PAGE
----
1 cup of baby spinach or other salad mix
1 bunch of parley roughly chopped
3 pieces of chopped pancetta or copper (you can use bacon or another fatty meat just adjust the quantity)1 Lebanese cucumber diced
1 tomato diced
Danish Feta or marinated Persian Feta
Olive oil, salt and pepper for dressing.
Let’s Do this:
- Cook the Israel Cous Cous as per packet instructions.
- While this is bubbling away gently fry the meat until crisp and set aside on a paper towel.
- Also now is a good time to prepare the other elements of the dish (all that dicing and chopping) if you haven’t already
- Once the cous cous has cooked glug in a little oil and stir to prevent it from sticking and scoop out into your serving vessel. Sometimes when making it for lunch I just keep it in the pan before putting it directly in a lunch box.
- In no particular order add all other ingredients. If you are making just one serve I would recommend using half a square of danish feta and crumbling it through.
- Mix well.
- You can add the spinach separately if you desire for more greens but I tend to just do without and bulk up on the herbs.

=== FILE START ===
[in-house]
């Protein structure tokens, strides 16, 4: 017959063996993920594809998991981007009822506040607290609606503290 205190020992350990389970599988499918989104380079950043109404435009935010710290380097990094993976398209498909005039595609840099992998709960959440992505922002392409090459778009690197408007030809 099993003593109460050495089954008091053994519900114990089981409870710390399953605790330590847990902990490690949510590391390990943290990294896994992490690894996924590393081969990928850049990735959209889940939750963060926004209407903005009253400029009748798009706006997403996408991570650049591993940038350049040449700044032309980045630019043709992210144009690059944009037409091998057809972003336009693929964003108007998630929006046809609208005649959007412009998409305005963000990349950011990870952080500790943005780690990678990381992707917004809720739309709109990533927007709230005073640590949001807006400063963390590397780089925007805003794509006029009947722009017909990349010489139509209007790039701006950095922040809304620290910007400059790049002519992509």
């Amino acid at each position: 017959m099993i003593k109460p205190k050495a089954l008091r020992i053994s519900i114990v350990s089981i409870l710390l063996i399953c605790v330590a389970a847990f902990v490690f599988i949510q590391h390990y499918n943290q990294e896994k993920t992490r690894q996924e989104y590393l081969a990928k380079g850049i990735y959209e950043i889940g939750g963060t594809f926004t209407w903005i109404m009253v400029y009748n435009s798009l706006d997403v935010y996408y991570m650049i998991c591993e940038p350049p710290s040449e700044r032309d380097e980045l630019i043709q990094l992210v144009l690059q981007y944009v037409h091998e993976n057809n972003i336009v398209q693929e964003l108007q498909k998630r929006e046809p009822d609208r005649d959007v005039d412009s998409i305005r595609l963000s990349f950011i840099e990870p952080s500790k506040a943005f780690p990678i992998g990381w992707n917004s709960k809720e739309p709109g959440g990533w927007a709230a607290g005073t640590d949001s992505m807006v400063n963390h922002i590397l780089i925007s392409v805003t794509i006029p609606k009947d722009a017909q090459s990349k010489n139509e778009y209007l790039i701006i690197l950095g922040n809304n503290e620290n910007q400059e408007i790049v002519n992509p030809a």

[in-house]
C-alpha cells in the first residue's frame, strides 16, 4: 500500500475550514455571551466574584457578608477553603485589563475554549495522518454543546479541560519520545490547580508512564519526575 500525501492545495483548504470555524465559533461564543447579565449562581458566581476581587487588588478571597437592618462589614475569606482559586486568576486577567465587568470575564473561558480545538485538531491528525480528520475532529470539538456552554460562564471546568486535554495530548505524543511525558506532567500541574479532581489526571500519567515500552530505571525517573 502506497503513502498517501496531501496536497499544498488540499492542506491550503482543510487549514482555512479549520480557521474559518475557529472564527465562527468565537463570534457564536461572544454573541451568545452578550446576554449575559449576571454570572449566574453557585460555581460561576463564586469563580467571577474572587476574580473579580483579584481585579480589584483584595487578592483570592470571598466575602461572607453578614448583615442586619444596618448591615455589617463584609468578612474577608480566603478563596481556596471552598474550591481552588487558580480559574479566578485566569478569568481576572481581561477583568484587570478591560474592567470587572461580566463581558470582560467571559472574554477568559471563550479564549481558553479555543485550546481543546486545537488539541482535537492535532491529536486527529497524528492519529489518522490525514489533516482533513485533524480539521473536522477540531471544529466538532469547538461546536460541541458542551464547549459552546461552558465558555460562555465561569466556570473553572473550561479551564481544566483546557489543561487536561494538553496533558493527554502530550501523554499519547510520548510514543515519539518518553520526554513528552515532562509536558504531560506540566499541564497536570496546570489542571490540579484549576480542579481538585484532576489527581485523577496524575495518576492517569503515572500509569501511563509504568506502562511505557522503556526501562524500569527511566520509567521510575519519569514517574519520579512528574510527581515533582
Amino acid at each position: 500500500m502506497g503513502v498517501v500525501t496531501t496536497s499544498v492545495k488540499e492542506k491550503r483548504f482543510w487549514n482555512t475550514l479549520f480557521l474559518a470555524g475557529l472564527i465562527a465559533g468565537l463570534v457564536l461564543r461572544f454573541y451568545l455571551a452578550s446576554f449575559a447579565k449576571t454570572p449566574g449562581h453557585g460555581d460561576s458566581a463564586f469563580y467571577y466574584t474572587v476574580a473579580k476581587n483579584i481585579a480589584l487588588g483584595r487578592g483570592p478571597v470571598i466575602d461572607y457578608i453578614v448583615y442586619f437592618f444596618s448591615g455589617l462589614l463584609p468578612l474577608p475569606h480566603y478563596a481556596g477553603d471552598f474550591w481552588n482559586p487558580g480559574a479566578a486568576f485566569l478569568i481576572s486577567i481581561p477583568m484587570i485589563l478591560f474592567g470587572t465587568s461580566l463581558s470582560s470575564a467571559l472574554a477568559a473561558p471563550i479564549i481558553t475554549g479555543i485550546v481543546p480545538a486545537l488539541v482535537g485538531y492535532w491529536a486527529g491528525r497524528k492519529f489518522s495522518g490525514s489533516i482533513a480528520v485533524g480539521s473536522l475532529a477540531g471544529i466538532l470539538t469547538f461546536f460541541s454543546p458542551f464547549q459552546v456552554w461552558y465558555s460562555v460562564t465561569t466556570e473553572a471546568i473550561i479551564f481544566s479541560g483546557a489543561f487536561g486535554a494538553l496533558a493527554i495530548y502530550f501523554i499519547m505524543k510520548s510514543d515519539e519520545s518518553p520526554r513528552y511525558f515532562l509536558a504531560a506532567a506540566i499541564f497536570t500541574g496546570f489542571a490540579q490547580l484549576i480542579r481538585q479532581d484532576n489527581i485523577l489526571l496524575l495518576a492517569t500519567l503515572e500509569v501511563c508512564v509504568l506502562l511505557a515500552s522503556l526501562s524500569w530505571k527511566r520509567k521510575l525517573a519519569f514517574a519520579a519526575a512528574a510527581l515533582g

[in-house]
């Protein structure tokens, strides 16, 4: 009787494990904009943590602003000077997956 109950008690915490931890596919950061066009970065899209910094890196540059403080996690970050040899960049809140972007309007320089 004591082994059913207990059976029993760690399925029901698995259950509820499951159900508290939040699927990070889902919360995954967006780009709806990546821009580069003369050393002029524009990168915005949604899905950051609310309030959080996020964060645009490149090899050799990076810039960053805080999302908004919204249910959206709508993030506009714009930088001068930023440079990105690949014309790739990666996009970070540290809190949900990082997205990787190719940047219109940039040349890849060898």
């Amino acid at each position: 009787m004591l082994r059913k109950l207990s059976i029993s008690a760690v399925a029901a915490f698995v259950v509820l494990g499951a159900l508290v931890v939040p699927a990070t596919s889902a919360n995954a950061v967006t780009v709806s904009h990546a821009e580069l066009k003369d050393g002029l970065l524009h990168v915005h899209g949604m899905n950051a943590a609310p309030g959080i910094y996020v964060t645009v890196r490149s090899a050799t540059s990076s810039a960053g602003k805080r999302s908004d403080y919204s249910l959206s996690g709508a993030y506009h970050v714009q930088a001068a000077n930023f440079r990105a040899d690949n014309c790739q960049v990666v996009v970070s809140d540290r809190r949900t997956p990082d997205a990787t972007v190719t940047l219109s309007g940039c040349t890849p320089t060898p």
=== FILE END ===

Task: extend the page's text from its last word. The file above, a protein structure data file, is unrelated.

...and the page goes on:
This dish is dangerously addictive and filling so a pretty rough combination but perfect for lunch!
If you have any handy lunch suggestions please share! We can recipe swap xx
While living at home I was able to experiment with expensive ingredients, fry, flambé and finesse without having to worry too much about consequences because I would only cook once a week.
Now, however, I’m constantly searching for variety, for alternatives to pasta and for inexpensive ingredients but every now and then it’s nice to treat yourself, so I booked myself into a class at Sydney Seafood School.
I’ve been to a handful of cooking demonstrations before and even once cooked one of the recipes when I got home but Sydney Seafood School was a much more interactive and ultimately fun course! Of course I’m sure your course will depend in part to the Chef du jour, we lucked out with Andy Evans of Spice Temple.
The recipes provided were, intentionally and oddly, spice free (apparently he had some complaints after the a previous class).
We watched Andy prepare two dishes, a pipis dish and a prawn stir-fry, quickly and effortlessly before moving into the kitchens and trying it ourselves. This was actually super exciting – not only were we forced to try the recipes but all the ingredients were laid out like a cooking show and Mr Evans was able to provide helpful tips and pointers while you cooked!